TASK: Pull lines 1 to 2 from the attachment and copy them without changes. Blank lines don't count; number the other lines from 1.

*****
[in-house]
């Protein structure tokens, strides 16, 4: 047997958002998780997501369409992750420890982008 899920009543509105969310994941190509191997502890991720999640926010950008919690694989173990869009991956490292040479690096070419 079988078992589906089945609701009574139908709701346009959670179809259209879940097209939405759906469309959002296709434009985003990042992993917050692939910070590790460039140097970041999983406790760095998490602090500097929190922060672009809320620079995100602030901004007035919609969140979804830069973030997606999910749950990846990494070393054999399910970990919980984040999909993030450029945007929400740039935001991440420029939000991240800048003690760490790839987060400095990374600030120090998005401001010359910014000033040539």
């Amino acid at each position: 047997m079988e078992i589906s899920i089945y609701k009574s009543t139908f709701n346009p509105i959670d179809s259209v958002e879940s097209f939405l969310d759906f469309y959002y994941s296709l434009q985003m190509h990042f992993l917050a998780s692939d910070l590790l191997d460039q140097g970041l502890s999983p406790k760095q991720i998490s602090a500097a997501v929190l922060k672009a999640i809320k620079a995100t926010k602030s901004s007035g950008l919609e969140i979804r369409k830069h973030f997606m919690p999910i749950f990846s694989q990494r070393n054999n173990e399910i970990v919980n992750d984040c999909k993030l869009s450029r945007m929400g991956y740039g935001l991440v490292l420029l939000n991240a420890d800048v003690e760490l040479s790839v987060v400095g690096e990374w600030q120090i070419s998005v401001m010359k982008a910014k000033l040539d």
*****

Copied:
[in-house]
């Protein structure tokens, strides 16, 4: 047997958002998780997501369409992750420890982008 899920009543509105969310994941190509191997502890991720999640926010950008919690694989173990869009991956490292040479690096070419 079988078992589906089945609701009574139908709701346009959670179809259209879940097209939405759906469309959002296709434009985003990042992993917050692939910070590790460039140097970041999983406790760095998490602090500097929190922060672009809320620079995100602030901004007035919609969140979804830069973030997606999910749950990846990494070393054999399910970990919980984040999909993030450029945007929400740039935001991440420029939000991240800048003690760490790839987060400095990374600030120090998005401001010359910014000033040539």